A geographic coordinate system (GCS) uses a three-dimensional spherical surface to define locations on the earth. A GCS is often incorrectly called a datum, but a datum is only one part of a GCS. A GCS includes an angular unit of measure, a prime meridian, and a datum (based on a spheroid).
A point is referenced by its longitude and latitude values. Longitude and latitude are angles measured from the earth's center to a point on the earth's surface. The angles often are measured in degrees (or in grads). The following illustration shows the world as a globe with longitude and latitude values.
In the spherical system, horizontal lines, or east–west lines, are lines of equal latitude, or parallels. Vertical lines, or north–south lines, are lines of equal longitude, or meridians. These lines encompass the globe and form a gridded network called a graticule.
The line of latitude midway between the poles is called the equator. It defines the line of zero latitude. The line of zero longitude is called the prime meridian. For most geographic coordinate systems, the prime meridian is the longitude that passes through Greenwich, England. Other countries use longitude lines that pass through Bern, Bogota, and Paris as prime meridians. The origin of the graticule (0,0) is defined by where the equator and prime meridian intersect. The globe is then divided into four geographical quadrants that are based on compass bearings from the origin. North and south are above and below the equator, and west and east are to the left and right of the prime meridian.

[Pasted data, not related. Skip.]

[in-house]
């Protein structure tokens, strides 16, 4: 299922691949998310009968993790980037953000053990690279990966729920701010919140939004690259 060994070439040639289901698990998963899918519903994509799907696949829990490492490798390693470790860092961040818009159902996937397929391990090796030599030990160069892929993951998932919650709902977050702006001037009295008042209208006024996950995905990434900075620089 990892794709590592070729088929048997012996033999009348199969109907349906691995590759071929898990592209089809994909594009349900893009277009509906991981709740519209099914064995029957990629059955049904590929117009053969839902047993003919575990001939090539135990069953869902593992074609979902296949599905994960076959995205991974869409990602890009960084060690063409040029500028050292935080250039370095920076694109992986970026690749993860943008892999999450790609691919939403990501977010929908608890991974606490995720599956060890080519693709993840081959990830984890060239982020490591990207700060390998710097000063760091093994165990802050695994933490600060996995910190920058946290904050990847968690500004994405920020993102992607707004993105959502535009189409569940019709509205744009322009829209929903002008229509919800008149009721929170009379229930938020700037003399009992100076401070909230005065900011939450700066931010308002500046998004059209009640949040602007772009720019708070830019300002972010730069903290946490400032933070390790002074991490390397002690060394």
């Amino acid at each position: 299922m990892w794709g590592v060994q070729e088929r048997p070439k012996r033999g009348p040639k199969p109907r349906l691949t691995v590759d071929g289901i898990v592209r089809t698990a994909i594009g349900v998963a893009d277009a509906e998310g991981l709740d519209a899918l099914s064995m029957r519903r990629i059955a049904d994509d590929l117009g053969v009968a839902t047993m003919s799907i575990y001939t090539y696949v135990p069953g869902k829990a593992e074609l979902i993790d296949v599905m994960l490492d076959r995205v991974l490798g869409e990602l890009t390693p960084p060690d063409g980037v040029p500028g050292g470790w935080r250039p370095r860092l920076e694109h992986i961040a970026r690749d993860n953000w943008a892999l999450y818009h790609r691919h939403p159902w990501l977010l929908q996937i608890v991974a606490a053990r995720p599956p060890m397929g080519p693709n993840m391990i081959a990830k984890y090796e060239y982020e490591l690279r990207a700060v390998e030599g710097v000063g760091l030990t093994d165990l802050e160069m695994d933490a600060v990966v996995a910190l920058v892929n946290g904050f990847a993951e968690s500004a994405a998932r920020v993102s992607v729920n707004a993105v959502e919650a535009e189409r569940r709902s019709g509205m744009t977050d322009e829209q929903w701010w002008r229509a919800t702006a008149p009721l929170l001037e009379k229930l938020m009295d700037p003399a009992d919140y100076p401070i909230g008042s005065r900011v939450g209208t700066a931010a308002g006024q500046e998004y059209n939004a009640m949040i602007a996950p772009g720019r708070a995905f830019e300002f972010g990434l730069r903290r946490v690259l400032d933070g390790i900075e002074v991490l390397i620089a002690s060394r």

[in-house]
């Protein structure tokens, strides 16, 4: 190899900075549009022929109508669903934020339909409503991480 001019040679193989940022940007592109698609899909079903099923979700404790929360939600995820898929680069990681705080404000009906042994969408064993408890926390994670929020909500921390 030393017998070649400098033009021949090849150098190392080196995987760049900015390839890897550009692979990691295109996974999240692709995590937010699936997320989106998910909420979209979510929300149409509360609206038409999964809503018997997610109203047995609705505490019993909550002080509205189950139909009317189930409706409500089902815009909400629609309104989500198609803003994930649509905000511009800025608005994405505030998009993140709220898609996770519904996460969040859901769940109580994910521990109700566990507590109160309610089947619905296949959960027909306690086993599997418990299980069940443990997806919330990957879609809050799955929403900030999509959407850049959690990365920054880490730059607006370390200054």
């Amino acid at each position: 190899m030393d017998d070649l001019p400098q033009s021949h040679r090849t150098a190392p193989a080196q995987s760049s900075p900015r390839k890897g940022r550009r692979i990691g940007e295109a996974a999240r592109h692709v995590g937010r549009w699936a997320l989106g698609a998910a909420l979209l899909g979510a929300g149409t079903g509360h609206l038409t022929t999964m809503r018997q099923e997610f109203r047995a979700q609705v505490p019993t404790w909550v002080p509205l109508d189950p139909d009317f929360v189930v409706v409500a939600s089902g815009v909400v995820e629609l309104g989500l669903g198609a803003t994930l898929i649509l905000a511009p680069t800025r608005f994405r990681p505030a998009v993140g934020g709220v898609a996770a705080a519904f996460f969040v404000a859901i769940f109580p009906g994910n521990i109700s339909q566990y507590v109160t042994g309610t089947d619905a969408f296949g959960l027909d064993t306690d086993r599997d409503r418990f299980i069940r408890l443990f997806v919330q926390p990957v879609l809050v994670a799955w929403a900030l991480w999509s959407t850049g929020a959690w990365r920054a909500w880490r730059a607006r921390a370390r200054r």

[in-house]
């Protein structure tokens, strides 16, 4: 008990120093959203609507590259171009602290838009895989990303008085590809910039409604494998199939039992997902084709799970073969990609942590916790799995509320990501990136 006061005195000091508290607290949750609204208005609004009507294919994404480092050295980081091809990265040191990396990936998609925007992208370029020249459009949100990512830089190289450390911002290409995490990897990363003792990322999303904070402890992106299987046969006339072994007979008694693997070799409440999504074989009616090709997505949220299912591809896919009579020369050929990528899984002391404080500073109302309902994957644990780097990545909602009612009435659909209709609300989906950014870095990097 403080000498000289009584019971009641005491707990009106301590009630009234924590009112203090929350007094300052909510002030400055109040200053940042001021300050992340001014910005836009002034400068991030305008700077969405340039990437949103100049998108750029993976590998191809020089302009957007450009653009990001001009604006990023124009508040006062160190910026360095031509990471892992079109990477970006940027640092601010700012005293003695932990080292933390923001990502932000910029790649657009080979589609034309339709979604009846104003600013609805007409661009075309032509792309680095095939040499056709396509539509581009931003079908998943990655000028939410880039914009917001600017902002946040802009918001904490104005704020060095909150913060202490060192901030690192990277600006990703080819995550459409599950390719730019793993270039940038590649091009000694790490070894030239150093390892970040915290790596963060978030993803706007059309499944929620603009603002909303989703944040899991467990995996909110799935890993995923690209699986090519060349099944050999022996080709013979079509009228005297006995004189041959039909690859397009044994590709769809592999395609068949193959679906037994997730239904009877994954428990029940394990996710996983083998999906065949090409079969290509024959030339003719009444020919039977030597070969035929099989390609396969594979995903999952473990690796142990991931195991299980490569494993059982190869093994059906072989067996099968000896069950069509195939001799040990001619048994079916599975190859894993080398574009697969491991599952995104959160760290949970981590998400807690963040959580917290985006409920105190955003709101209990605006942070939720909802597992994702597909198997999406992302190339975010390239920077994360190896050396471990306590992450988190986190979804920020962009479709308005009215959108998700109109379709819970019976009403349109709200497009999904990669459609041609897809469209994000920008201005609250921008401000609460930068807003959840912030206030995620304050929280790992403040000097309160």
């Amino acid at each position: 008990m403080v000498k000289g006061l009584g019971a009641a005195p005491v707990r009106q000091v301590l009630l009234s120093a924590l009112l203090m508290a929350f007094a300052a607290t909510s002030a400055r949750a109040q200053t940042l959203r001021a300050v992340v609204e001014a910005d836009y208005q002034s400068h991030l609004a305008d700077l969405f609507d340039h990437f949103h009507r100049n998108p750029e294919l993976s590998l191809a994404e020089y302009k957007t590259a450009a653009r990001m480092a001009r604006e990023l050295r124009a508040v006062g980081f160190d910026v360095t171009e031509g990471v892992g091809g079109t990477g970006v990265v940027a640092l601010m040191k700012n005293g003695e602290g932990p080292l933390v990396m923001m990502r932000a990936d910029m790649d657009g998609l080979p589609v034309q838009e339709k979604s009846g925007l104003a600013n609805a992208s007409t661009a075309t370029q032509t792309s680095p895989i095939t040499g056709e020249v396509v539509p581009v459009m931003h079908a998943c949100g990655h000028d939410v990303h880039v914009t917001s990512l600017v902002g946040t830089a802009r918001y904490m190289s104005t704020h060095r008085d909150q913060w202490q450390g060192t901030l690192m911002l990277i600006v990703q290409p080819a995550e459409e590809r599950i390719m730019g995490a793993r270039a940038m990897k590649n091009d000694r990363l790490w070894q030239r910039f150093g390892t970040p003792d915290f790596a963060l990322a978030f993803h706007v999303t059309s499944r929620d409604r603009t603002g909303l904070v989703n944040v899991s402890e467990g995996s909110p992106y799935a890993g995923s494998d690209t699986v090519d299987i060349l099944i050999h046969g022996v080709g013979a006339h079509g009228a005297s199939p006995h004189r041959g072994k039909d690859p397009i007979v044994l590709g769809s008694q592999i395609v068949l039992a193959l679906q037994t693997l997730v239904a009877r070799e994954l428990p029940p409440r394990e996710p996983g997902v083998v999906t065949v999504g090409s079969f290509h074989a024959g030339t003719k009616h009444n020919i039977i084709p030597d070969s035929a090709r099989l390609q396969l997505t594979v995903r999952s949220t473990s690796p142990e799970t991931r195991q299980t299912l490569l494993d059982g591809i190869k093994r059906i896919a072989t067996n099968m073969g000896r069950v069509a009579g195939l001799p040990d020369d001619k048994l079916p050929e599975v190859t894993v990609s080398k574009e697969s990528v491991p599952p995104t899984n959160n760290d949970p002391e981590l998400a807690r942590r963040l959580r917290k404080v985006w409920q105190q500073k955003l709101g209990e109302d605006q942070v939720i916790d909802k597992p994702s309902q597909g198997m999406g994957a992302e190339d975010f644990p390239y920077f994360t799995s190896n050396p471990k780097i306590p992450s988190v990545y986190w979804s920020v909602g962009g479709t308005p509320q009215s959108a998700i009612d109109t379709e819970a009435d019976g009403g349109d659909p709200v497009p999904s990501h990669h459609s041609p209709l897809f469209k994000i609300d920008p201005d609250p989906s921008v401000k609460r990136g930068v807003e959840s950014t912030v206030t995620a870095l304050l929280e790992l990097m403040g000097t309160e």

Latitude and longitude values are traditionally measured either in decimal degrees or in degrees, minutes, and seconds (DMS). Latitude values are measured relative to the equator and range from -90° at the South Pole to +90° at the North Pole. Longitude values are measured relative to the prime meridian. They range from -180° when traveling west to 180° when traveling east. If the prime meridian is at Greenwich, then Australia, which is south of the equator and east of Greenwich, has positive longitude values and negative latitude values.
It may be helpful to equate longitude values with X and latitude values with Y. Data defined on a geographic coordinate system is displayed as if a degree is a linear unit of measure. This method is basically the same as the Plate Carrée projection.
Although longitude and latitude can locate exact positions on the surface of the globe, they are not uniform units of measure. Only along the equator does the distance represented by one degree of longitude approximate the distance represented by one degree of latitude. This is because the equator is the only parallel as large as a meridian. (Circles with the same radius as the spherical earth are called great circles. The equator and all meridians are great circles.)
Above and below the equator, the circles defining the parallels of latitude get gradually smaller until they become a single point at the North and South Poles where the meridians converge. As the meridians converge toward the poles, the distance represented by one degree of longitude decreases to zero. On the Clarke 1866 spheroid, one degree of longitude at the equator equals 111.321 km, while at 60° latitude it is only 55.802 km. Because degrees of latitude and longitude don't have a standard length, you can’t measure distances or areas accurately or display the data easily on a flat map or computer screen.
Tables of the supported geographic coordinate systems, datums, and so on are available in the geographic_coordinate_systems.pdf. This PDF is available locally at <install location>\Desktop<version>\Documentation\geographic_coordinate_systems.pdf.